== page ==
The state has reached an agreement with Salt Lake City to build an office building in south downtown, the first major building to be built in Salt Lake City's ailing central business district since 1986.
Gov. Norm Bangerter and Salt Lake Mayor Palmer DePaulis have scheduled a press conference for next Wednesday to jointly announce that the new office for the state's Department of Economic Security will be built on Block 53, which is bordered by State, Second East, Third South and Fourth South streets.State Facilities Manager Neal Stowe confirmed that the city and the state have made final arrangements for the office complex. He would not, however, provide details of construction plans until the Wednesday press conference.
"I would prefer, really, not to comment on it with respect to the governor," he said.
But during negotiations with the Salt Lake Redevelopment Agency, Stowe said the state hoped to build a 150,000-square-foot, $11 million office building at the site, next to the state's Heber Wells Office Building.
The building could be three to seven stories high, depending upon its final design. Construction could begin this spring after the state sells $11 million to $13 million in bonds, Stowe said during negotiations with the city.
Two sites, one at 340 S. Second East and the other just west of the Heber Wells Building on Third South Street, were the subject of city-state negotiations, city Development Services Director Craig Peterson said.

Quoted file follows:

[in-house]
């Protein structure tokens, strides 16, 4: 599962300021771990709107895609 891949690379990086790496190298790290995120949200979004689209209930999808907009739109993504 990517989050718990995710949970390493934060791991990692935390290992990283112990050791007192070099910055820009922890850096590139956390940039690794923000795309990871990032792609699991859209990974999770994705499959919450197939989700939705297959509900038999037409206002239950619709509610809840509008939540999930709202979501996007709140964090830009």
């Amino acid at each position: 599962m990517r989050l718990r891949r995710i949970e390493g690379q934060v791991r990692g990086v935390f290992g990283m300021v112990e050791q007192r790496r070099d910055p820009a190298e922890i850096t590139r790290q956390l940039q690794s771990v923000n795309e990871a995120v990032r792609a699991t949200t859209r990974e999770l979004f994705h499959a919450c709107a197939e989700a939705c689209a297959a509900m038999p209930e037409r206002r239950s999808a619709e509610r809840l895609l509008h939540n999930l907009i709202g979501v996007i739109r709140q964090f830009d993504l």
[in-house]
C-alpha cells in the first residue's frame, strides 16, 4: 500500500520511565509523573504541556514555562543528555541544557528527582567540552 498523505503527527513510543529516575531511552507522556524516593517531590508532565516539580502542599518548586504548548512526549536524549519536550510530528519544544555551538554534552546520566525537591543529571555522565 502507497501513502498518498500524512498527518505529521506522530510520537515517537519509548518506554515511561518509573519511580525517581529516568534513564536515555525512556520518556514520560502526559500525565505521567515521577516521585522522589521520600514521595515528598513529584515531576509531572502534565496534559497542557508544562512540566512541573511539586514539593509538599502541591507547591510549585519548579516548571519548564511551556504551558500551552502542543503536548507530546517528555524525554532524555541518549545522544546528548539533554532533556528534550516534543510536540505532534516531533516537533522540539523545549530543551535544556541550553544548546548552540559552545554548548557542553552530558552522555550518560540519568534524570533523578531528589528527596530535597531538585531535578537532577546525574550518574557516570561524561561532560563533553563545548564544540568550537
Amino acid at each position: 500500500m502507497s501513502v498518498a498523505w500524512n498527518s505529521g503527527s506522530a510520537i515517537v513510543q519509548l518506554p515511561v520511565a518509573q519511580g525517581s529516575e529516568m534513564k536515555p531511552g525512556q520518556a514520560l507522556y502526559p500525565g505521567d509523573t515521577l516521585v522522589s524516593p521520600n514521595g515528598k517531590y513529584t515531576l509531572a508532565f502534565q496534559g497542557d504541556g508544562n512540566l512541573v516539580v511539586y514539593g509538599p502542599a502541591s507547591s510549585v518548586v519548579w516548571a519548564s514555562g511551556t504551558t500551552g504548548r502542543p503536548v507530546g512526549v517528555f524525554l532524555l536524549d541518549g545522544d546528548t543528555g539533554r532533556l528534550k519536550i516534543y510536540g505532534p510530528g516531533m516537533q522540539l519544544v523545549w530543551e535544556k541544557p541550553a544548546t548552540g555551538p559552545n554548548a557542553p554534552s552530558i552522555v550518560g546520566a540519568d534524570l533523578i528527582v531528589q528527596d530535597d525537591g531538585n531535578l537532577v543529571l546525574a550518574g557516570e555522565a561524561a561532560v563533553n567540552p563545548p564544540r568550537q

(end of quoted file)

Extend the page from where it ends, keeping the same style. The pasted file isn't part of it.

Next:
Peterson said he didn't know which site would be announced as the actual location for the building.
Currently, office space for Economic Security, which administers Job Service and other programs, is scattered throughout the city. Consolidating them under one roof would increase efficiency and reduce costs, Stowe has said.
To attract the state into the city's downtown, the city will spend $2.5 million in federal grant money recovered from the settlement of the Select Telephone Technology fraud case to build a parking complex, Peterson said.
"As part of the package, we would help the state solve its parking problems by appropriating $2.5 million of (Urban Development Action Grant) repayment to go toward the construction of a parking structure on Block 53," Peterson said.
A parking facility would serve the Employment Securities and Heber Wells buildings as well as provide non-government parking space, Peterson said.
In an out-of-court settlement involving the U.S. Department of Justice and defendants in the Select Telephone Technology fraud case filed by Salt Lake City, the city was able to keep $2.5 million in Urban Development money.
Under the settlement agreement, the money must be used for economic development projects, city officials said. The project fits that criterion since it will aid downtown redevelopment efforts, city officials said.
Ground breaking on the building will mark the first major office building construction downtown since the Eagle Gate Plaza and Office Tower was opened in October 1986.
City officials envision a government-judicial complex in south downtown, a concept embraced by the Regional/Urban Design Assistance Team, a group of urban planners who studied the downtown in June.
The Employment Securities Building would complement the Heber Wells building, the nearby City-County Building and a judicial complex in the area now being discussed by the state Administrative Office of the Courts.
During negotiations, the city offered as inducements the parking structure on Block 53 or free land on Block 49 at Third South and Second West. The state also considered building the offices at its Redwood Road campus.